Ramble On

Monday, February 6, 2012

Luray's 200th Anniversary!

This year Luray is celebrating the 200th anniversary of its founding.  Although Mary and I had work commitments that kept away from the kick-off celebrations, it looks like we missed a special evening.  Fortunately, Saturday’s events were just the beginning of a year-long observation of the anniversary.

There was good coverage in the Page News + Courier of all the festivities, and I am starting to see some rave reviews on Facebook.  In the PN + C’s coverage, Pam Flasch, director of the bicentennial committee, described a “first night” style of evening – and despite the threat of rain, it came off and was well attended – here’s a picture of Pam holding one of the anniversary buttons (photo is from the Celebrate Luray website, see link below).

Besides the speeches you would expect at an event like this, all the shops stayed open, and there was live music at quite a few venues around town. 

The paper’s coverage summarized Luray’s history since its establishment in 1812, but it omits a favorite anecdote of mine about the evolution of the town as County Seat. Page County was carved out of two counties, and at that time, the mountains were still a formidable barrier to the east and west.  People who lived in what is now Page County had to travel over to Mount Jackson Woodstock (thanks, J.D. Wayne, for the corrections!) to do local government business, a trip that required overnight at a minimum, but more typically meant you’d be away for two or three days.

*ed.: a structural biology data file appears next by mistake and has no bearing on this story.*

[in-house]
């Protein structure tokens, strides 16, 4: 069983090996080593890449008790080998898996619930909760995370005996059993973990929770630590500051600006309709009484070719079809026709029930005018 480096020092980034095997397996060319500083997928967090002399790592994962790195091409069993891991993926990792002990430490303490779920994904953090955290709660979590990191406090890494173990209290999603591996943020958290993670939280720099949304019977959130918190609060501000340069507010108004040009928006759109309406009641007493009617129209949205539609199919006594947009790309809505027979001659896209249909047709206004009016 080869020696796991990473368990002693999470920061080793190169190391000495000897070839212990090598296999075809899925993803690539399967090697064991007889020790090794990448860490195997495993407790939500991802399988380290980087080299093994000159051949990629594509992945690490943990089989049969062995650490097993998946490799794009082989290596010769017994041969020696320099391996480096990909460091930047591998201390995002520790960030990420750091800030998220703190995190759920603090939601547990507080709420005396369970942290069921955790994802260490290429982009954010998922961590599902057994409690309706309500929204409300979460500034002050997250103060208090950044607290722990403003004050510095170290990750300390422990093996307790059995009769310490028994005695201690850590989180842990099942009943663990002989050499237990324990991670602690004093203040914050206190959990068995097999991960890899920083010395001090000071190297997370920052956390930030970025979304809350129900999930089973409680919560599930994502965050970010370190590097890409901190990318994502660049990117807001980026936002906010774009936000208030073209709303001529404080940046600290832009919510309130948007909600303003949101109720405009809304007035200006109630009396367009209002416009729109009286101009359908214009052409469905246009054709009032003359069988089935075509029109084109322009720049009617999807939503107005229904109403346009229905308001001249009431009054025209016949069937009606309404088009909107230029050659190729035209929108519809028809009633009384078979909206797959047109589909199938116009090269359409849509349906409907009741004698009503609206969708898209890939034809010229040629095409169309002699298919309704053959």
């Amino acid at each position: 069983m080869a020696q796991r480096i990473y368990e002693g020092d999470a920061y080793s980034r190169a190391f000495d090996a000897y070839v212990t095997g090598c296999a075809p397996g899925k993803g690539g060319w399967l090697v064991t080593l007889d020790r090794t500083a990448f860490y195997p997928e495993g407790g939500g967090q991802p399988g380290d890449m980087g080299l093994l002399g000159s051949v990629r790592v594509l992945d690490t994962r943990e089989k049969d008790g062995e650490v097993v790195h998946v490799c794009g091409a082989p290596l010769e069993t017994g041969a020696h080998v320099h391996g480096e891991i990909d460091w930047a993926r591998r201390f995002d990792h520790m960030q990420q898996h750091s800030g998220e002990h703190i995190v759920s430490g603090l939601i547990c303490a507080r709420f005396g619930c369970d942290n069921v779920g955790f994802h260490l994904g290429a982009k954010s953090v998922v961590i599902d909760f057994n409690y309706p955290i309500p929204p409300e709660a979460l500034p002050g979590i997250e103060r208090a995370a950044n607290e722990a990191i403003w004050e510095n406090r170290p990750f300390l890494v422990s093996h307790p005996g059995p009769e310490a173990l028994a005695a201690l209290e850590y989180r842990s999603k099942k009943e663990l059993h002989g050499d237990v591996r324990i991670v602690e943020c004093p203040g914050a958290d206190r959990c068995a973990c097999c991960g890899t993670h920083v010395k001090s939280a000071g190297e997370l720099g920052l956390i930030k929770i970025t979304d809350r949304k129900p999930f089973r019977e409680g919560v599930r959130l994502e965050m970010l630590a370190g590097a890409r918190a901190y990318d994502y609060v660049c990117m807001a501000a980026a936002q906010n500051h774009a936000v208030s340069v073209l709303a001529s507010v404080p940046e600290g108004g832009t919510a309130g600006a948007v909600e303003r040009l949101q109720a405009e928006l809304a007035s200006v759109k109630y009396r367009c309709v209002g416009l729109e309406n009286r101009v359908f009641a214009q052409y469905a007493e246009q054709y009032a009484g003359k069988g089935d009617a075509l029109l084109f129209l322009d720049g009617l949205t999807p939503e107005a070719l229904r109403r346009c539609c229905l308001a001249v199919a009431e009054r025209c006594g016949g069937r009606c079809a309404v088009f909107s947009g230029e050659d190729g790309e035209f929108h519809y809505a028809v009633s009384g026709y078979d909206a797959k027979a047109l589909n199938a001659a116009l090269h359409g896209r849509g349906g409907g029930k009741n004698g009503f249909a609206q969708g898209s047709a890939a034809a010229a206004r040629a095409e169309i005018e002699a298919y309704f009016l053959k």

As I understand it, the Virginia House of Delegates responded with the establishment of the new county after residents complained about the inconvenience of the travel.  Land was given then by Isaac Ruffner to establish the town of Luray, which would become the county seat.

Here’s the link to the website about the anniversary.  It will be updated as new events are added to the schedule…Mary and I will look forward to joining our friends very soon!

1 comment:

J.D. Wayne said...

A minor correction in your account of Luray's history. Before 1831, when Page County was organized,the county court and other records for this area were held in Woodstock, not Mt. Jackson. Woodstock has been the Shenandoah County seat since 1772.